While the appeal was pending, the First District, Div. Five decided Taylor, which presented virtually identical facts and claims as those raised in O’Neil. The manufacturers urged the court to adopt Taylor. The court declined. The court held that the component-part supplier defense did not shield the defendants from liability, contrary to the Taylor court. It held that the pumps and valves at issue were not generic, off-the-shelf components, and that the pumps and valves were not altered or changed by their purchaser, and that the manufacturers therefore were in a position to warn about the hazards of the product. The court held that the pumps and valves were not the type of components to which the defense applied, and that even if they were, the defense would not apply because they were defective because of the asbestos material they contained and operated with.
The court also rejected the argument, accepted by the Taylor court, that because the original asbestos gaskets and packing that had been shipped with the pumps and valves had been replaced many times over before O’Neil served on the Oriskany, that the manufacturers could not be held liable because they had no duty to warn of defects in another manufacturer’s product. The court held that because the pumps and valves were subject to predictable and ordinary maintenance and repair, the fact that the particular asbestos containing material they were shipped with had been replaced with identical new material, did not alter the manufacturer’s duty to warn.
Merrill v. Leslie Controls, Inc.
2009 WL 3051534 [— Cal.Rptr.3d —] (2d Dist. Div. 3)
Who needs to know about this case: The asbestos trial bar
Why it’s important: Adopts and applies the decision in Taylor v. Elliot Turbomachinery Co., Inc. (2009) 171 Cal.App.4th 565 (Taylor)
Synopsis: Merrill presented largely identical facts and claims as those involved in Taylor and O’Neil. Merrill was argued several months before O’Neil, but decided several days after the O’Neil decision was filed. It essentially adopts Taylor wholesale, and makes no mention of the O’Neil decision. While the Supreme Court denied review in Taylor, it would appear likely that it will have to resolve the split of authority.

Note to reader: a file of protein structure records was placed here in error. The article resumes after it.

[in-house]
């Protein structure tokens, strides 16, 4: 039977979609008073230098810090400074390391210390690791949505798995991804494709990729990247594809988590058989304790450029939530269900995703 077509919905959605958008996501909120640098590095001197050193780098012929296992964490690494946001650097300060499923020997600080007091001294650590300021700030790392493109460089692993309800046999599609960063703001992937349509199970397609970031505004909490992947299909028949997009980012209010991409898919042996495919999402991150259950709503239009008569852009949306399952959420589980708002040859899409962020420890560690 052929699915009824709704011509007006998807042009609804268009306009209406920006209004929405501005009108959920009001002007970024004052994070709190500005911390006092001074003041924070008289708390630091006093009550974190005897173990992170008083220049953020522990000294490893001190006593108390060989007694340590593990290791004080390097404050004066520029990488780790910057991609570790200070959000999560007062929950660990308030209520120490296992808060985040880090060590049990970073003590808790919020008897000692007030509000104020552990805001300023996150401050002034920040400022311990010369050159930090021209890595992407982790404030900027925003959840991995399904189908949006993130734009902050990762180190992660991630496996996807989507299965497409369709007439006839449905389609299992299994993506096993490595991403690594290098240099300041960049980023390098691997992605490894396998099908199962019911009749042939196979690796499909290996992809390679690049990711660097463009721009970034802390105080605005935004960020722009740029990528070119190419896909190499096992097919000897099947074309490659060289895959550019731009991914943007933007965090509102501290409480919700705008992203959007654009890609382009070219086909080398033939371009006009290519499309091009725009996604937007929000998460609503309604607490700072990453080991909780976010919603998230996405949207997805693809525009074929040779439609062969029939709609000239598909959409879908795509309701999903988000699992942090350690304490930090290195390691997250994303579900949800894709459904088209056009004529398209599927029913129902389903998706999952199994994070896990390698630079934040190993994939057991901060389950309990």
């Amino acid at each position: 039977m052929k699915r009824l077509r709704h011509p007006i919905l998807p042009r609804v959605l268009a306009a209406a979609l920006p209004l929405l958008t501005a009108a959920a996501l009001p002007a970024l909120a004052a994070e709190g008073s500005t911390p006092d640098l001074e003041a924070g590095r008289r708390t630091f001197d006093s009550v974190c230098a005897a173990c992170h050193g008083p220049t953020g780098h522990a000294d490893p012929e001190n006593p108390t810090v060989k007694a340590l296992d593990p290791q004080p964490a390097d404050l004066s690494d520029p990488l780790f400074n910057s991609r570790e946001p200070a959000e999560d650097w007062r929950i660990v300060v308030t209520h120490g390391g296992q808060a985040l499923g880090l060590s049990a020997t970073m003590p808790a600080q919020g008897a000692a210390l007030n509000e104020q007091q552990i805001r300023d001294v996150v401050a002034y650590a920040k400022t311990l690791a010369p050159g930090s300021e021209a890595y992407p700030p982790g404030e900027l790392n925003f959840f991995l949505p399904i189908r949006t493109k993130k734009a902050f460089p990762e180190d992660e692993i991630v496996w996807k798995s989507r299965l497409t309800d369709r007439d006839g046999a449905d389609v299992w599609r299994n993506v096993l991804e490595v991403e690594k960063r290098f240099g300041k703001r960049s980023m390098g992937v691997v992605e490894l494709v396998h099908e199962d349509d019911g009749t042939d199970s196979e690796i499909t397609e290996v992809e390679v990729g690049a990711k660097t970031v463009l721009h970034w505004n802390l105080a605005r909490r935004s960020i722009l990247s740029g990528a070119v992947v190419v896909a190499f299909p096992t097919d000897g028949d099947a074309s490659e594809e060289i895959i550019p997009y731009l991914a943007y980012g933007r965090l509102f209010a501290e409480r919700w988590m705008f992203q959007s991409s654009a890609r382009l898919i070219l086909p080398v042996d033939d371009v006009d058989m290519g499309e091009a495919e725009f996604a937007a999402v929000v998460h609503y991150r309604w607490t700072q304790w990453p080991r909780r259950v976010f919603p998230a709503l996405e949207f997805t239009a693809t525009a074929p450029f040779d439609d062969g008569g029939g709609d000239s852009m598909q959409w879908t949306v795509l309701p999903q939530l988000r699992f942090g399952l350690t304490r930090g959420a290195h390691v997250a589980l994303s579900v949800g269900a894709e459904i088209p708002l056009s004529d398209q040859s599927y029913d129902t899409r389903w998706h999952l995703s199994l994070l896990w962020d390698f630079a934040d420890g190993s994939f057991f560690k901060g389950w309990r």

Cooper v. State Farm Mut. Auto. Ins. Co.
(2009) 177 Cal.App.4th 876 (4th Dist. Div. 2.)
Who needs to know about this case: Plaintiffs’ trial lawyers
Why it’s important: Recognizes that if an insurer promises to preserve a critical piece of evidence that is necessary for the insured to prosecute a personal injury action against a tortfeasor, and then fails to preserve it, the insured may proceed against the insurer to recover the damages that might have been recovered if the evidence had been preserved, on a theory of voluntary undertaking or promissory estoppel. The fact that the evidence was not preserved does not necessarily render the plaintiff’s claims unduly speculative.
Synopsis: Bryan Cooper was a State Farm insured. He was involved in a single-car accident allegedly caused by a tread separation of the right-rear tire. As part of the collision-damage settlement with Cooper, State Farm had the tire examined by an expert, who opined that the tire had been defectively manufactured. State Farm notified Cooper of the expert’s conclusion, and agreed to maintain the tire for him so that he could use it as evidence in his product-liability case against the tire manufacturer. But while that case was proceeding, State Farm sold Cooper’s vehicle for salvage, including the tire. As a result, Cooper could not proceed with his products-liability case. Cooper sued State Farm on various theories. The trial court granted State Farm’s motion for nonsuit after opening statement, and the Court of Appeal reversed.